When I was a kid growing up in Cleveland, Ohio, summer was my favorite time of year. Those magical days went on forever. I created forts in the back yard, played Batman and Robin in the front, and sang “Hair” at top volume into the fan in the upstairs window because it made my voice sound funny. I helped my mom make macrame curtains (I was a child of the 70s. Shut up!), I brought inventions to life out of cardboard boxes and empty spools of thread, and made butterfly houses. I wrote stories and made art out of stuff I found in the yard. Summer brought the “creator” out of me. It kept my brain in constant motion.
Sometimes my dad took me out on Lake Eerie on his friend’s boat, and we fished for perch. I loved the feeling of the wind whipping my hair, the sun on my face, and the waves rocking underfoot. I played with the minnows in the bait bucket and felt bad for them. We had fish fries, clam bakes, family gatherings in summer. We went to Geauga Lake and Sea World, where I met dolphins and beluga whales and sea lions. Life was so awesome for me as a kid in summer. I never wanted it to end.
Then I grew up.
Summer lost its allure. It’s hot and miserable. The sun gives you skin cancer. You sweat and smell bad. Mosquitoes make a feast of you. Not much to love when you’re worried about paying bills, looking after kids, and figuring out what to cook for dinner. Being an adult sucks sometimes.
The summer of 2006 was a transitory period in my life. I had taught middle school for thirteen years and decided I was done with teaching for good. I lost my direction — my sense of self. A friend was working on her doctoral dissertation and asked if I’d be a subject for her research on something called “The Whale Class.” I was kind of ambivalent about the whole thing, but I said, “Okay, sure, I’ll be a part of your research. Whales might be cool to learn about.”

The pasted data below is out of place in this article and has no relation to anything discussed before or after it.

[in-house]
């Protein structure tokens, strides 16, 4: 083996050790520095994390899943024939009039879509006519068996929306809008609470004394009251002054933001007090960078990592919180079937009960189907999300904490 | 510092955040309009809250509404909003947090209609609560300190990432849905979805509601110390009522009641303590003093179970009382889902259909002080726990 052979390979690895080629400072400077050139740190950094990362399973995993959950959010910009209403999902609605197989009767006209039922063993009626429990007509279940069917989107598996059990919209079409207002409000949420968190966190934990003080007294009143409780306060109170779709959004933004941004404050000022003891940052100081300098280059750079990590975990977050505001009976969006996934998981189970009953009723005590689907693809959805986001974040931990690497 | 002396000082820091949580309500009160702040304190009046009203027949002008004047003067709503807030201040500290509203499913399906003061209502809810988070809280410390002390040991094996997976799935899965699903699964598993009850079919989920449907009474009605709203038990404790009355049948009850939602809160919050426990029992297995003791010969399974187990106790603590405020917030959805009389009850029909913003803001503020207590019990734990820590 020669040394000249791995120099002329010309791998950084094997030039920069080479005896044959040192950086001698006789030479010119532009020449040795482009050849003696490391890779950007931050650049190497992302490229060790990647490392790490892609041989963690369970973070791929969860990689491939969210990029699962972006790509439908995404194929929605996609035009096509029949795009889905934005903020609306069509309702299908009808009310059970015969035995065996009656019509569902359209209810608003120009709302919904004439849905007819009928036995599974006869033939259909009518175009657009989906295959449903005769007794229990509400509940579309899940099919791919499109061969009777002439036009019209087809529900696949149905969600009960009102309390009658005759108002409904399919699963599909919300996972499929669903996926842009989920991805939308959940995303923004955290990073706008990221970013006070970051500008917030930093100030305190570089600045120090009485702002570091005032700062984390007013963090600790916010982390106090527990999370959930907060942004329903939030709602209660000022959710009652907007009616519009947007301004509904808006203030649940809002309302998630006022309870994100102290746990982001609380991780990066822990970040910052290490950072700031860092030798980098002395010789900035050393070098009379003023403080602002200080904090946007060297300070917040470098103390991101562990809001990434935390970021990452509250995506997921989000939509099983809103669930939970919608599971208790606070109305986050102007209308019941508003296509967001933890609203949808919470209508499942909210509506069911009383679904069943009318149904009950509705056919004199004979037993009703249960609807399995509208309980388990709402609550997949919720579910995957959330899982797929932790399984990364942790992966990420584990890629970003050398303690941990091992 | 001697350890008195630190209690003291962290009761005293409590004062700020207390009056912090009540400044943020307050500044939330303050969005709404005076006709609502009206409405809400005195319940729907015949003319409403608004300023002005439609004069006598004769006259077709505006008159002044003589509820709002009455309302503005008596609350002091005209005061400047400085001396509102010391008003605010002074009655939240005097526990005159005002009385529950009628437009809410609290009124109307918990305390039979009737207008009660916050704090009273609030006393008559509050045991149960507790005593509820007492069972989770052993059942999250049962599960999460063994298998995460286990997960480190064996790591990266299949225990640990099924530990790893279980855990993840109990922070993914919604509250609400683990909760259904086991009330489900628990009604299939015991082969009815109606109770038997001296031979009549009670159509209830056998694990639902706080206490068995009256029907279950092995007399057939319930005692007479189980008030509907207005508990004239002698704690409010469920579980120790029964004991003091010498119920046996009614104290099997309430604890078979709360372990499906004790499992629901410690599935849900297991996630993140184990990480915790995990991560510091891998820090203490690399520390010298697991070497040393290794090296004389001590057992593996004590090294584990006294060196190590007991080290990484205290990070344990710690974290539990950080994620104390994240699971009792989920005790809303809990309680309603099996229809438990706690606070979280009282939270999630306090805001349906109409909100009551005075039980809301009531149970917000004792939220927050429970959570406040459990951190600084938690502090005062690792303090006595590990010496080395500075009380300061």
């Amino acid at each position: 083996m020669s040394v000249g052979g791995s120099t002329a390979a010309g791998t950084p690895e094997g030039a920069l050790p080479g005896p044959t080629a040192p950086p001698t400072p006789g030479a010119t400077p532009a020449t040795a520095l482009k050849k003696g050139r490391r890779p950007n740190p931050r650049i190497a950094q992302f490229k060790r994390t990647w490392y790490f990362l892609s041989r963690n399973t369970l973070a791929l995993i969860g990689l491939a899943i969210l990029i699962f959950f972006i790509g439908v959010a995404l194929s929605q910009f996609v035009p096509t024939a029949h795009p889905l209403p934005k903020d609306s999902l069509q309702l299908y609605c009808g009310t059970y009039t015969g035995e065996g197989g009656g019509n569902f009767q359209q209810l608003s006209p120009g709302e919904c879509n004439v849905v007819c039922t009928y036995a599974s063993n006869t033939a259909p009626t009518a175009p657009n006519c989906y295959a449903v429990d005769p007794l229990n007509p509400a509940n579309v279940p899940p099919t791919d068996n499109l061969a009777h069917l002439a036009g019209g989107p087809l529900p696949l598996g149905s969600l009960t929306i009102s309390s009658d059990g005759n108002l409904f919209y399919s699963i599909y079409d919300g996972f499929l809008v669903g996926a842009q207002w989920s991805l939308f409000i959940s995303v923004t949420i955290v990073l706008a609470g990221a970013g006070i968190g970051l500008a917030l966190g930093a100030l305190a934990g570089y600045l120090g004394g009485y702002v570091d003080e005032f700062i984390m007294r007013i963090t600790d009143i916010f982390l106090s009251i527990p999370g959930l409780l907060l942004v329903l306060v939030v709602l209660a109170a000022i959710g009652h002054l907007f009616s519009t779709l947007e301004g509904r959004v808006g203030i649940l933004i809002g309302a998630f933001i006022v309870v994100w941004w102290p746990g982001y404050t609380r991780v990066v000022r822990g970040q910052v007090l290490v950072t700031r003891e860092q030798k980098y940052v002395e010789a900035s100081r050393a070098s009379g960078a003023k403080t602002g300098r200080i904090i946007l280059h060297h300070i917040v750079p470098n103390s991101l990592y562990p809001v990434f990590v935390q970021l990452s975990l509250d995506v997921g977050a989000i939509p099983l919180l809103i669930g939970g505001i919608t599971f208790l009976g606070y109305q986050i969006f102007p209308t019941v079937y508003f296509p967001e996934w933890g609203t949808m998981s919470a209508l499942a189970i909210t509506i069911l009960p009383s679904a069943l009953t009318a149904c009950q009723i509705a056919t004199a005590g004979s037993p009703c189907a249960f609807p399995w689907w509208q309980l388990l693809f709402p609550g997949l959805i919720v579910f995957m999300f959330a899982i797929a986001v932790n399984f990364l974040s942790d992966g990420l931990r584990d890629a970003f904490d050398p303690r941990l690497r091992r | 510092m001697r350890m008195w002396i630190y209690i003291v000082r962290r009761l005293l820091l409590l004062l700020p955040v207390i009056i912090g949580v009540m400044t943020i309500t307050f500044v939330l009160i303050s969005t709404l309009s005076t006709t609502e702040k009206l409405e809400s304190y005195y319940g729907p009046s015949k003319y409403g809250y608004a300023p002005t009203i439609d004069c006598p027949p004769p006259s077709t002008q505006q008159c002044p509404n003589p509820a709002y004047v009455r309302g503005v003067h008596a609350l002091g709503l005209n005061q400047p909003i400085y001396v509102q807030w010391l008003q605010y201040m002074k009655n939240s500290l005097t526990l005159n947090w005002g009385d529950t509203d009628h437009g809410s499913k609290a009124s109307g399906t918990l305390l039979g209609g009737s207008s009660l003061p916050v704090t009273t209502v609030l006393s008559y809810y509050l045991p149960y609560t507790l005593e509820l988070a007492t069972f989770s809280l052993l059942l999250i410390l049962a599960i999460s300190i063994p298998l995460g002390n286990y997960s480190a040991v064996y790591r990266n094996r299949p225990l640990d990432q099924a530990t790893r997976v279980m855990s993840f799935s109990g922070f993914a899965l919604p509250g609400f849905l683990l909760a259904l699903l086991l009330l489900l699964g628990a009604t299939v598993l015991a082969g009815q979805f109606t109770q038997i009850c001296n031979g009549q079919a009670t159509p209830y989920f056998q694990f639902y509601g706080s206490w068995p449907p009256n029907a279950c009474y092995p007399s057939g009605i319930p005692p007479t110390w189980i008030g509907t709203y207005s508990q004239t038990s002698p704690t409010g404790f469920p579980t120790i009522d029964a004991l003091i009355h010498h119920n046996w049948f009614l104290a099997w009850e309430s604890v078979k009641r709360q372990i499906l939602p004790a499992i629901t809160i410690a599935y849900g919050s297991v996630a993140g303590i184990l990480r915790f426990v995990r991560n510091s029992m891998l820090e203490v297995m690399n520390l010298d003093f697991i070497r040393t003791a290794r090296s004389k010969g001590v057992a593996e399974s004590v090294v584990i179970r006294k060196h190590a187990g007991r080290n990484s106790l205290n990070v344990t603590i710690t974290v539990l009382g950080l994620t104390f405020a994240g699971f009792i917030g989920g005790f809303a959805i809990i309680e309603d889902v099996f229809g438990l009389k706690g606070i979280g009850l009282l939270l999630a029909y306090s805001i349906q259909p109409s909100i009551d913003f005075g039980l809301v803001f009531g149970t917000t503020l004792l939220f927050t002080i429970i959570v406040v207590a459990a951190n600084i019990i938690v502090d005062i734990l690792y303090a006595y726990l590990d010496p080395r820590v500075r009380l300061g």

I had no idea.
I flew up to Gloucester, Massachusetts for the class and got on the boat. Whale blows saturated the air. My heart raced. We got closer. My hands shook. I saw my first whale up close, and I fell apart. There’s no way to describe the thrill, so I won’t even try. I cried. I laughed. I screamed. I jumped up and down. I was completely enthralled.
I not only rediscovered summer on that trip, I rediscovered the lost innocence of youth — that joy and amazement and oneness with the natural world that adulthood robbed from my inner child. And with those feelings came the return of the creative spark I had lost.
A couple years later, the writer kid in me penned a novel. I tried to capture the emotions of what it’s like to meet a whale through my JUST BREATHE trilogy, which isn’t really about whales, though they play a large part. If you like urban fantasy and think whales are interesting or cool, I hope you’ll check out INHALE tomorrow. Maybe it will help you reconnect with nature in some way and help you to see how everything in life is dependent on something else. It’s all about balance. Past and present. Childhood and adulthood. Good and evil.
As summer approaches, the whales are returning to New England. INHALE will take its first breaths in this world tomorrow. I can’t help but think back to those days of light, wonder, and magic and feel energized. I hope that whales and writing will keep me young forever.
What a wonderful life I live!
Huge thanks to Laura Diamond for showcasing me on her blog this week! Today, Trashy’s Treasures reposted an interview with me from a while back. Also, there are a couple of INHALE e-book giveaways going on at Great Imaginations (interview too), The Bookish Babe (awesome review of INHALE as well), and Romance Book Junkies, so check out some of these blogs if you get a chance. Thank you all for supporting me and my books!